While trying to write unittests that check whether a concrete subclass of an Abstract base class really does raise a TypeError upon instantiation if one of the required methods is not implemented, I stumbled upon something which made me wonder when the check if the required methods is defined by the concrete subclass is actually performed.
Until now I would have said: upon instantiation of the object, since this is the time when the Exception is actually raised when running the program.
But look at this snippet:
import abc class MyABC(abc.ABC): @abstractmethod def foo(self): pass MyConcreteSubclass(MyABC): pass
As expected, trying to instantiate MyConcreteSubclass raises a TypeError:
>>> MyConcreteSubclass() --------------------------------------------------------------------------- TypeError Traceback (most recent call last) <ipython-input-39-fbfc0708afa6> in <module>() ----> 1 t = MySubclass() TypeError: Can't instantiate abstract class MySubclass with abstract methods foo
But what happens if I declare a valid subclass at first and then afterwards delete this method surprises me:
class MyConcreteSubclass(MyABC): def foo(self): print("bar") MyConcreteSubclass.foo --> <function __main__.MyConcreteSubclass.foo(self)> >>> t = MyConcreteSubclass() >>> t.foo() bar >>> del MyConcreteSubclass.foo >>> MyConcreteSubclass.foo <function __main__.MyABC.foo(self)> >>> t = MyConcreteSubclass() >>> print(t.foo()) None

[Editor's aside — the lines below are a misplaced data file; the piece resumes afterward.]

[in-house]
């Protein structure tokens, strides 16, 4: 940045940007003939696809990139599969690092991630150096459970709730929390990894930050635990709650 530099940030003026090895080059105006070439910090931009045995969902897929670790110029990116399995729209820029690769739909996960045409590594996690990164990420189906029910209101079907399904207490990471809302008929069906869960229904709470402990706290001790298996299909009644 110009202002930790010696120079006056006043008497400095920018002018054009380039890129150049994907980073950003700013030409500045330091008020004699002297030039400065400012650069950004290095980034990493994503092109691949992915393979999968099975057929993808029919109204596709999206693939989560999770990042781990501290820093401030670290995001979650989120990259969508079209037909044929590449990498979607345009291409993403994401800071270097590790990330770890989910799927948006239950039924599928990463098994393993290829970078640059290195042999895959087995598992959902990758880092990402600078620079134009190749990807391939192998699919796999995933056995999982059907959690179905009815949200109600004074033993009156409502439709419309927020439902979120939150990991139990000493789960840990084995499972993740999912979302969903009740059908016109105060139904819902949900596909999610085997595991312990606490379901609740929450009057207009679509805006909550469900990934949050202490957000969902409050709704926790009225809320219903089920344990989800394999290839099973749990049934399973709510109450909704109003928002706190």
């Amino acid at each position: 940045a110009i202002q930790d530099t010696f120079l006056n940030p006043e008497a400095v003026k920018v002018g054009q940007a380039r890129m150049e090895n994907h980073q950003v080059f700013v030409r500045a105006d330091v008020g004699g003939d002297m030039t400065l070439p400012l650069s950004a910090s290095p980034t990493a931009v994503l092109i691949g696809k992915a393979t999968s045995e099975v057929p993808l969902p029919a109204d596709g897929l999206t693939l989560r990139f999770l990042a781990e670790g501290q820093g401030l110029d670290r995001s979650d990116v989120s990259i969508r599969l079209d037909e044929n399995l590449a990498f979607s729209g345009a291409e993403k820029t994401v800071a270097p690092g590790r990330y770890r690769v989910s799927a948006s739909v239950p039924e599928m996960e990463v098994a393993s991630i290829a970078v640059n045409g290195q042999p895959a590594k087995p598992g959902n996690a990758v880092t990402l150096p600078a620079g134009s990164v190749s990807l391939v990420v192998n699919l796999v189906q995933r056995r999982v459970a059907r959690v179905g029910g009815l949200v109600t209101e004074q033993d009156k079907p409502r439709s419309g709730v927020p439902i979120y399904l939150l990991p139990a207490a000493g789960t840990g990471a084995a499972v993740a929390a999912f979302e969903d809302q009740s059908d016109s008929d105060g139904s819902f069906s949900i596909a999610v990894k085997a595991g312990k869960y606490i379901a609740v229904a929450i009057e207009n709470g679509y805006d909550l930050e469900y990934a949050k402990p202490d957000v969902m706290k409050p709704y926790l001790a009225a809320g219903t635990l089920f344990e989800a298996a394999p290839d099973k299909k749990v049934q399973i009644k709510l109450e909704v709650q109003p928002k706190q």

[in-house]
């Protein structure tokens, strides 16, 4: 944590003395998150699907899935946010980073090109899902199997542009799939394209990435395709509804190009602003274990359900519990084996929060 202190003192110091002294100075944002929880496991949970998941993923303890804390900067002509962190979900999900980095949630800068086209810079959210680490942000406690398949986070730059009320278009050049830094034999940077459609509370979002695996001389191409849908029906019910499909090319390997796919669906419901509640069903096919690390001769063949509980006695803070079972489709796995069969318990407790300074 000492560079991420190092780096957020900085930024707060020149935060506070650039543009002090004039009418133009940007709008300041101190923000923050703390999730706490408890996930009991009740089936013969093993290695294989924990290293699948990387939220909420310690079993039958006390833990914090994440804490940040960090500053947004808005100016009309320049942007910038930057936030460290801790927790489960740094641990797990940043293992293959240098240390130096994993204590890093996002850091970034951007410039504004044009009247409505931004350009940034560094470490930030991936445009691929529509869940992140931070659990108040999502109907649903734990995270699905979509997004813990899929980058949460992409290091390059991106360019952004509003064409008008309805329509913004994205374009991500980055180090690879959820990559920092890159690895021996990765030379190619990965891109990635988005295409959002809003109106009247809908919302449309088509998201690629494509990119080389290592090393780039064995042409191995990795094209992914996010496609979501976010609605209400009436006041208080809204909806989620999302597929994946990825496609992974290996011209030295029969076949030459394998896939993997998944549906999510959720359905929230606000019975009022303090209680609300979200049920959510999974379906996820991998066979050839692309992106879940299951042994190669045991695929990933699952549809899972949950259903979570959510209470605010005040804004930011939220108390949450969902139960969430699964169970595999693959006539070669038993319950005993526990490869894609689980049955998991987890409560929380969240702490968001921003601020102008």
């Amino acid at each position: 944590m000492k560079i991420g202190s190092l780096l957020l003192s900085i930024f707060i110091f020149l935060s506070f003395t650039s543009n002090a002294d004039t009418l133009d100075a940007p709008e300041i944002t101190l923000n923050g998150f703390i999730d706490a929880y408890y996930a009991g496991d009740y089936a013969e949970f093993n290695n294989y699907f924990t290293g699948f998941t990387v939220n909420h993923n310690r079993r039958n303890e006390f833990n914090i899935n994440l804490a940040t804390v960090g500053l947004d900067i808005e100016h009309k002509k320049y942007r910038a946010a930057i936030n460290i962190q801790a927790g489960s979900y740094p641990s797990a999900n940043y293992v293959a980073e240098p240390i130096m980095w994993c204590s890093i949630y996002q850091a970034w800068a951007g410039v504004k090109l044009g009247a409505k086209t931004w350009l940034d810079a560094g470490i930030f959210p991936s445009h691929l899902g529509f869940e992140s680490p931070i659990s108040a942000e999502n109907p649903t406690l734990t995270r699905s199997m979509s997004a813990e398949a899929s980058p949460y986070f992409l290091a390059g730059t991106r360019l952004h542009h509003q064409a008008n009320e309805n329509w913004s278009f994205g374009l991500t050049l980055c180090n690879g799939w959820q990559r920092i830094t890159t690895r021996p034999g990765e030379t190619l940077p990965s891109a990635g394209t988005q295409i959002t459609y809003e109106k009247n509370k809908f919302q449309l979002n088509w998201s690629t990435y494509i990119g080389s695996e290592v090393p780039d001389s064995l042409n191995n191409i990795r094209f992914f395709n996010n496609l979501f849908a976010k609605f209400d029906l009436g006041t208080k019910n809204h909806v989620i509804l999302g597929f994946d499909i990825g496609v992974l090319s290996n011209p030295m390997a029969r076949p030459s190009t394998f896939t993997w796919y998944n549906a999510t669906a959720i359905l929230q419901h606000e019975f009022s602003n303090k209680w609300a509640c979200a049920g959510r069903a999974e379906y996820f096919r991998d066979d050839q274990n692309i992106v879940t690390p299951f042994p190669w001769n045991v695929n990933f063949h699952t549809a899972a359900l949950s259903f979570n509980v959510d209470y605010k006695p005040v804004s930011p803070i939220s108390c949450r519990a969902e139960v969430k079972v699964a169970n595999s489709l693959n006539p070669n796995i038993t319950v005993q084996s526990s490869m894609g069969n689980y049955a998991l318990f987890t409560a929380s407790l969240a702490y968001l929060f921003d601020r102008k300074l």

This is certainly not what I expected. When inspecting MyConcreteSubclass.foo after deletion, we see that through the method Resolution order the Abstract method of the base class is retrieved, which is the same behaviour as if we haven't implemented foo in the concrete subclass in the first place.
But after instantiation the TypeError is not raised. So I wonder, are the checks whether the required methods are implemented already performed when the body of the concrete subclass is evaluated by the Interpreter? If so, why are the TypeErrors only raised when someone tries to instantiate the subclass?
The Tests shown above were performed using Python 3.6.5.
It happens at class creation time. In Python 3.7, it's in C, in
Modules/_abc.c, which is called as part of
Incidentally, the docs do mention that
Dynamically adding abstract methods to a class, or attempting to modify the abstraction status of a method or class once it is created, are not supported.